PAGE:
North-Eastern Leaders Of India Meet To Discuss HIV Problems

by Medindia Content Team on  November 18, 2005 at 8:11 PM Indian Health News   - G J E 4
North-Eastern Leaders Of India Meet To Discuss HIV Problems
Parliamentarians and chief ministers of India's northeastern states are expected to sign a declaration to jointly fight HIV/AIDS in a political commitment to combat the disease that has assumed epidemic proportions in the region.

A daylong conclave on tackling the scourge is being organised Saturday in Assam's main city of Guwahati by the parliamentary committee on HIV/AIDS. UNAIDS Executive Director Peter Piot is also scheduled to attend.

The meeting is expected to be attended by all the regional chief ministers, a large number of legislators and more than a dozen parliamentarians, besides a number of people living with HIV/AIDS and community healthcare groups.

India's northeast - Assam, Manipur, Meghalaya, Mizoram, Nagaland, Arunachal Pradesh and Tripura - has been declared as one of the country's high-risk zones with close to 100,000 people infected with HIV.

'This is the first time that government leaders of all the regional states are coming together to discuss the challenge before us as HIV/AIDS in the northeast has assumed epidemic proportions,' Assam Health Minister Bhumidhar Barman told IANS.

'We hope to come up with a declaration and a pledge to jointly combat the disease. The presence of Piot would be a source of encouragement to all of us.'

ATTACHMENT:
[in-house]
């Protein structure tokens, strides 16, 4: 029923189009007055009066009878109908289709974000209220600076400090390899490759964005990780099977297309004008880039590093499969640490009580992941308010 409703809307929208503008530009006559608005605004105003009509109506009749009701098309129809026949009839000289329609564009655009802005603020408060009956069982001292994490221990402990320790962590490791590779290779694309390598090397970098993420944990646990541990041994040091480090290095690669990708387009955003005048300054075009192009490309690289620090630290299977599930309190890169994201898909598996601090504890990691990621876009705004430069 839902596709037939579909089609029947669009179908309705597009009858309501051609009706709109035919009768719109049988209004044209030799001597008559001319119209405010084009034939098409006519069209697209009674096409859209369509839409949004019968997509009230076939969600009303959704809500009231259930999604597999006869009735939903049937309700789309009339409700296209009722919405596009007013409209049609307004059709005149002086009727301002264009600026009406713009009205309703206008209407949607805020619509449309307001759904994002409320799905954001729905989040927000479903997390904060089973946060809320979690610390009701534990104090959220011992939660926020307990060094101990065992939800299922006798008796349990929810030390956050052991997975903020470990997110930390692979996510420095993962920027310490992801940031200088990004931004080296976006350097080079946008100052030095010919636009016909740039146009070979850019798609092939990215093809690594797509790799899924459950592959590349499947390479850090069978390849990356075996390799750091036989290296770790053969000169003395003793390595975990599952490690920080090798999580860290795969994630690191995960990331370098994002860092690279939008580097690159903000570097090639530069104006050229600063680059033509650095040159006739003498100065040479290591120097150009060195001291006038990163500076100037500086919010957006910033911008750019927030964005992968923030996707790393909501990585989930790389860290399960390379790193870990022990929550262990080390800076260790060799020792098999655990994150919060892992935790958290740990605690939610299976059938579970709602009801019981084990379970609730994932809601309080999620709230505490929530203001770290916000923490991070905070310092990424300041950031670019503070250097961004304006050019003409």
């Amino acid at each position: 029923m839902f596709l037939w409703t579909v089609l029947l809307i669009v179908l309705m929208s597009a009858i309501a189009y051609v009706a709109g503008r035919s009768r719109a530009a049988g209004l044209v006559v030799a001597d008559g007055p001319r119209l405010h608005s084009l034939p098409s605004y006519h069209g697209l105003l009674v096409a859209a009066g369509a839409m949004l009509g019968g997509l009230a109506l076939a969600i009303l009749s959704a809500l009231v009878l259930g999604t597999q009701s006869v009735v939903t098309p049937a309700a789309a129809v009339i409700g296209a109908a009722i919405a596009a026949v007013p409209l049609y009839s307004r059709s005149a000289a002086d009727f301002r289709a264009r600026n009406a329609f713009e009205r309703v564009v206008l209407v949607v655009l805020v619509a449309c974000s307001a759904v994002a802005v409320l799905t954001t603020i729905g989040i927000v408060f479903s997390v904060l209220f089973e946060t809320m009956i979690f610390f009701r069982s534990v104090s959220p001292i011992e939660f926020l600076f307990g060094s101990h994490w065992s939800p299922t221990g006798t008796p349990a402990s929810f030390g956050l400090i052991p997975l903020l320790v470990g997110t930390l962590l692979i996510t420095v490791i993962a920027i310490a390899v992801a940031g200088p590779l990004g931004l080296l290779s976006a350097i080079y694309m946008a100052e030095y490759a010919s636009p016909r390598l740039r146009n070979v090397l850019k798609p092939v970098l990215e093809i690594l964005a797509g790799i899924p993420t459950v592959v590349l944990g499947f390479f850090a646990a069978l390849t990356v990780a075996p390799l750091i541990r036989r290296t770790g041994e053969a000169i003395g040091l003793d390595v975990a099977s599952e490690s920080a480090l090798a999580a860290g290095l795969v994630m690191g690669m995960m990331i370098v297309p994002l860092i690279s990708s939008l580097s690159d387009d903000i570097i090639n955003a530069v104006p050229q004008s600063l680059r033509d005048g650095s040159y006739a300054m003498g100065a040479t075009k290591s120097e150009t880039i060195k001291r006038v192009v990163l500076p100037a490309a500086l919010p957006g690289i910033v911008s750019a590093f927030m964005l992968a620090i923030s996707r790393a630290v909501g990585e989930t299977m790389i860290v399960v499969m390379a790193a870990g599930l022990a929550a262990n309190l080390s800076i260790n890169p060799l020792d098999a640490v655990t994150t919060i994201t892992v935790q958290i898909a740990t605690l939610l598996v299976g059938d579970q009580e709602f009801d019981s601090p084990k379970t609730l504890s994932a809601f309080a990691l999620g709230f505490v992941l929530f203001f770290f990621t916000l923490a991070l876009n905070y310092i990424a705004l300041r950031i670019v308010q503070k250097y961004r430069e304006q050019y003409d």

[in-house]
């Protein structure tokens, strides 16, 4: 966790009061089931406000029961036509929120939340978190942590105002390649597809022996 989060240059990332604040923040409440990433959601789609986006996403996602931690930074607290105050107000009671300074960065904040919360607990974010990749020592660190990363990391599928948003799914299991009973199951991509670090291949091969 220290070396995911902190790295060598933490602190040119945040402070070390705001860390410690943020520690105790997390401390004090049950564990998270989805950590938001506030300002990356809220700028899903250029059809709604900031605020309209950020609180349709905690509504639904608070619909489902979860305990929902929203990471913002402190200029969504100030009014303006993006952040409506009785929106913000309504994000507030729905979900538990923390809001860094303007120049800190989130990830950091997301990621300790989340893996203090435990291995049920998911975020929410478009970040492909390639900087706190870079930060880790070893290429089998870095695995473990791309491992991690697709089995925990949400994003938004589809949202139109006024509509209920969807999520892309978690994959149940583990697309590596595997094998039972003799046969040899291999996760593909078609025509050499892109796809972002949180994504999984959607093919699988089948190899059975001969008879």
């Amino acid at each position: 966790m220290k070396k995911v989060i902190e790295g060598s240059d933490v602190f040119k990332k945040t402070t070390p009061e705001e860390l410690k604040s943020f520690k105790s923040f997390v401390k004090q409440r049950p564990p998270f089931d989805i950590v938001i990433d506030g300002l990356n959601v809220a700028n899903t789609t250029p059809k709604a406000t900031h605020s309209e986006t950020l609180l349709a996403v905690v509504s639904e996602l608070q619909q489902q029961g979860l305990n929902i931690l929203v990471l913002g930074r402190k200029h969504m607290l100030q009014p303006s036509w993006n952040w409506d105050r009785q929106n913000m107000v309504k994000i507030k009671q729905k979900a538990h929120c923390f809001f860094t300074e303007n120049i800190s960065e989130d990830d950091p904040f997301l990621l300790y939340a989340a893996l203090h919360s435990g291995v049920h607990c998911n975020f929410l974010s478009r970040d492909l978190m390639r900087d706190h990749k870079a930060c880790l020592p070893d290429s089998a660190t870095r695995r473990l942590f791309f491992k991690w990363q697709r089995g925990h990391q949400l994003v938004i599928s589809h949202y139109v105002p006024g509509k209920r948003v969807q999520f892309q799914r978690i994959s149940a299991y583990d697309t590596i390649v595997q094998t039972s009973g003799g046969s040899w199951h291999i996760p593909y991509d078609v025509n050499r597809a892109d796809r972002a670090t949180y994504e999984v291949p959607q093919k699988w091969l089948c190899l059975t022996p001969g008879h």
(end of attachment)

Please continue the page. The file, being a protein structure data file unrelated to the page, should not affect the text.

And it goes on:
S.I. Ahmed, head of the AIDS Prevention Society, a frontline community healthcare group in the northeast, said the meeting could be the beginning of a sustained effort at controlling the epidemic.

'Political commitments to combat HIV/AIDS has been successful in several parts of the world like in Thailand, Uganda, Senegal, and Cambodia where the epidemic has shown signs of slowing down,' Ahmed said.

'If the governments agree to work out a comprehensive action plan there is no doubt that we will be able to tackle the menace.'

Authorities fear the disease may further spread because of the region's acute drug problem.

India's northeast lies on the edge of the heroin-producing Golden Triangle of Laos, Myanmar and Thailand and independent estimates have put the number of regular intravenous drug users in the region at up to 300,000 -- a key cause of HIV infection here.

'More than promiscuity it is the sharing of needles among intravenous drug users in the northeast that is responsible for spreading HIV-AIDS at an alarming rate,' Ahmed said.

India accounts for about 5.1 million HIV-positive people, next only to South Africa. 'The meeting would discuss ways and means to work out a systematic and scientific approach by using all the resources available with the governments to control the disease,' the health minister said.


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